The other night I was watching an interview of two major players at Google Ventures. Google Ventures is the in-house “radical” venture group of the organization, the people who hunt for new ideas and people with ideas, and then invests time and skills with them with the hope of finding the next big thing.

Here are my takeaways from the interview: This is a team of more than 100 tech scavengers looking for very early stage ideas — the next generation of Zuckerbergs, Sergeys, and Larrys in their dorm rooms. How do they find them? Networking. How do these senior executives network with under the radar thinkers? In just the same way we’ve been talking about for many years — they go to where the like-minded hang out. In the world of tech this is in and around certain campuses and companies; it’s coffee shops and bars, not usually professional groups or alumni associations. It’s the assumption that good people know other good people and everyone is willing to talk if you can hold a conversation and engage them in their passion. It also takes a certain amount of patience and selectivity. How many people do you think you have to talk to hear a game changing idea? My guess is thousands. It only reinforces why people who think they can get a job or land a client after a few meetings are fooling themselves.

When asked what they are looking for, the two Google Ventures individuals replied with total body communication — using their faces, hands, and posture, as well as their words — as they attempted to describe something that is indescribable. Finally, one said, “We’re looking for disruptive ideas.” Disruptive ideas, those creations that change how we operate, see, or interact with the world. Ideas so radical that you would stand in line to buy a phone that doesn’t really work too well but allows you to operate it like the laptop you had less than three years ago. So disruptive that someone could imagine communicating billions of pieces of information, globally, at incredible speeds, with addresses as simple as .com, .gov and .edu. So disruptive that in this tough, jam-packed world, a billion people would want to “friend” others, one by one, just for the fun of it.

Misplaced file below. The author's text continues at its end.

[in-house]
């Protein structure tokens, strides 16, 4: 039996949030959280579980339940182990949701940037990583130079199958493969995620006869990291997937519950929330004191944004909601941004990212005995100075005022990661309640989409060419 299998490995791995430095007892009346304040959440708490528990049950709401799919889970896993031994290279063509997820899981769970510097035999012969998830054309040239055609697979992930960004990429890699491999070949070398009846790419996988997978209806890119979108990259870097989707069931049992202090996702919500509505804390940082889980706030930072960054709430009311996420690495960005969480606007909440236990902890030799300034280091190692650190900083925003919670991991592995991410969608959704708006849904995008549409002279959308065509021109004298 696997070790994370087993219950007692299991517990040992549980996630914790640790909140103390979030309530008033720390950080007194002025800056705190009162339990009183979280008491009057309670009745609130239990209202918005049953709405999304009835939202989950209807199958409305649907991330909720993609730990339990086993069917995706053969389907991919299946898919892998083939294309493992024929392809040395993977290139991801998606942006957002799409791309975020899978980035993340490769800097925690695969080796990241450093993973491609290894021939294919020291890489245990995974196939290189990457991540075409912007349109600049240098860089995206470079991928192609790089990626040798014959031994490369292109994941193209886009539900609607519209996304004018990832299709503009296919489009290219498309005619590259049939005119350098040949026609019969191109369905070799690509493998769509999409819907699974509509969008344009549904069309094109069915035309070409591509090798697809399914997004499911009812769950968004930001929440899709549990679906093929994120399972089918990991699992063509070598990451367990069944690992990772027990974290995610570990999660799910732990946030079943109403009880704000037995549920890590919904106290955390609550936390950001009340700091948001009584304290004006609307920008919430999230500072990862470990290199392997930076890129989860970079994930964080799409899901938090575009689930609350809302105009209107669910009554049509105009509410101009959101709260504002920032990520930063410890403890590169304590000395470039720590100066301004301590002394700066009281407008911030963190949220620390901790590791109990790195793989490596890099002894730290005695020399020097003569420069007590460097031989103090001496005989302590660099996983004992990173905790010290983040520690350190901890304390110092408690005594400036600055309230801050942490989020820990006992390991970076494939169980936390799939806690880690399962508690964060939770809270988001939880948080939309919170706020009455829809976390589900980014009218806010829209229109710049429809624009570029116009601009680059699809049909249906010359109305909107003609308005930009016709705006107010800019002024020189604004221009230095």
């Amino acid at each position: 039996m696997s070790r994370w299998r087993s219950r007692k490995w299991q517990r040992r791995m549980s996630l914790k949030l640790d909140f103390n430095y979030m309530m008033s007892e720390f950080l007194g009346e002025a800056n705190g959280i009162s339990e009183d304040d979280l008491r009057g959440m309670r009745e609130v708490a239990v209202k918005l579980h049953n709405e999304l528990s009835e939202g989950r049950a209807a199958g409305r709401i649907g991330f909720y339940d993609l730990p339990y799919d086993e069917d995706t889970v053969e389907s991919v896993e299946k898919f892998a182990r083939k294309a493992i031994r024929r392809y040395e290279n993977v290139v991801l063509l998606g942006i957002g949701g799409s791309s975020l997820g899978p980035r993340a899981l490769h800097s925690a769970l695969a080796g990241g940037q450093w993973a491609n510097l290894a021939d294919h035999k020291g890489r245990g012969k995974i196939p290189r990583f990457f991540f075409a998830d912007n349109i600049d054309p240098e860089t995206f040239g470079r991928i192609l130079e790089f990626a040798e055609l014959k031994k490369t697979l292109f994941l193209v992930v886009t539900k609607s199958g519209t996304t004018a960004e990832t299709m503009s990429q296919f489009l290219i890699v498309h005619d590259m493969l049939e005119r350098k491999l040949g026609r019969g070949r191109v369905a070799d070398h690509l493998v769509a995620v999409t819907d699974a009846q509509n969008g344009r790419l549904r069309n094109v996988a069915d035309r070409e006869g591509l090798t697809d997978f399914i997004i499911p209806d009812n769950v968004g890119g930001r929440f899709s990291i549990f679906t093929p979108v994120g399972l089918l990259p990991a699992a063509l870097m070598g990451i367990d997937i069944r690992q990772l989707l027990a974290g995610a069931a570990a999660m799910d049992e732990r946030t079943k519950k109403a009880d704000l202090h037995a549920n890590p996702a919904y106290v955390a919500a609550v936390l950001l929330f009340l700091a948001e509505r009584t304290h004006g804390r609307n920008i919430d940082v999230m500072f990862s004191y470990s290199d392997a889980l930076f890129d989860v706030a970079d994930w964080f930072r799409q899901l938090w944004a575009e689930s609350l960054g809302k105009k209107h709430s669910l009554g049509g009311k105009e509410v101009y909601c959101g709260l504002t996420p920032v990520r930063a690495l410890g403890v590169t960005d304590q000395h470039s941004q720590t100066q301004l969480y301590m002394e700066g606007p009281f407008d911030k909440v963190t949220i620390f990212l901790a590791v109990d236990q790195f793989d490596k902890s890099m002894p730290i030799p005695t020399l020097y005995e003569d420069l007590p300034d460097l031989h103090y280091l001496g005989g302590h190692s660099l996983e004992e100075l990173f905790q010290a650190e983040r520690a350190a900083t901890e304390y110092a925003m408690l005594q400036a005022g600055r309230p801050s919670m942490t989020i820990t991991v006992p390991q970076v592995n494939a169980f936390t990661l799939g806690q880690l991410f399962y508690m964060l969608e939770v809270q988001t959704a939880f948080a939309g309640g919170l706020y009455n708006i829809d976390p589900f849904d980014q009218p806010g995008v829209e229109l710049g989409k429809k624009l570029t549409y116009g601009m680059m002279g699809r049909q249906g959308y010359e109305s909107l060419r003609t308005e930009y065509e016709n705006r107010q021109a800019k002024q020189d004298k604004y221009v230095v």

Try and remember your days without Google. Can you? I can. It quickly became my default for almost everything. I use it daily, sometimes hourly. I start with Google whenever I have a question, need a fact, or being just plain lazy. I vividly remember the first time I heard the word and of the idea. It was like a party game, “Look what you can do with this site.” We tried to stump our new brainiac pal and lost. It was a disruptive idea.

I know a few people who have such genius and had a disruptive idea(s). They changed the world or an important chunk of it. And, I know many more people who in their own quiet way, and within their much narrower scope, are also capable of turning something on its end. The workplace is ripe for it. So many of the pre-conceived notions are not working — hierarchy, silos, workspace, what employers owe their employees, and how and if employees commit to employers. How we compensate and reward; how we measure success. Who is right to lead and who should be a highly recognized solo contributor? I know things aren’t working because if they were, there would be less stress, fewer meetings, reduced cc’s, less politics, and more creativity. There would also be more good ideas and passion.

How do people have a disruptive idea? I’m not sure there is a formula. What I do know is that these contributors often have a deep knowledge and skill base. Gates was programming at an early age. But more important, they have intellectual curiosity and a passion to make things different with a good dose of indignity and intolerance. They love the elegant solution, the beautiful function and straight forwardness of the vision. They also have courage and patience. Thomas Edison is quoted as saying, “I didn’t fail ten thousand times. I successfully eliminated ten thousand times materials and combinations which wouldn’t work.” He disrupted a few things.

Give yourself a moment. Clear your head of all the chatter you fill it with each and every day. Think of something you are passionate about or just plain love, or something that angers you or you’ve done one too many times. Allow yourself to say, “anything is possible” and “money or approval is irrelevant.” What would you do? Or, who will you identify who has the ability or will?

As one of the interviewees said, “We’re looking for people with a healthy disregard for the impossible.” Me too.

(c) Jane Cranston.

Author's Bio: 

Jane Cranston is an executive career coach. She works with success-driven executives, managers and leaders to reach their potential, better manage their boss and staff, as well as develop a career strategy to reach goals and aspirations. Jane is the author of Great Job in Tough Times a step-by-step job search system. Click here to subscribe to her twice monthly Competitive Edge Report.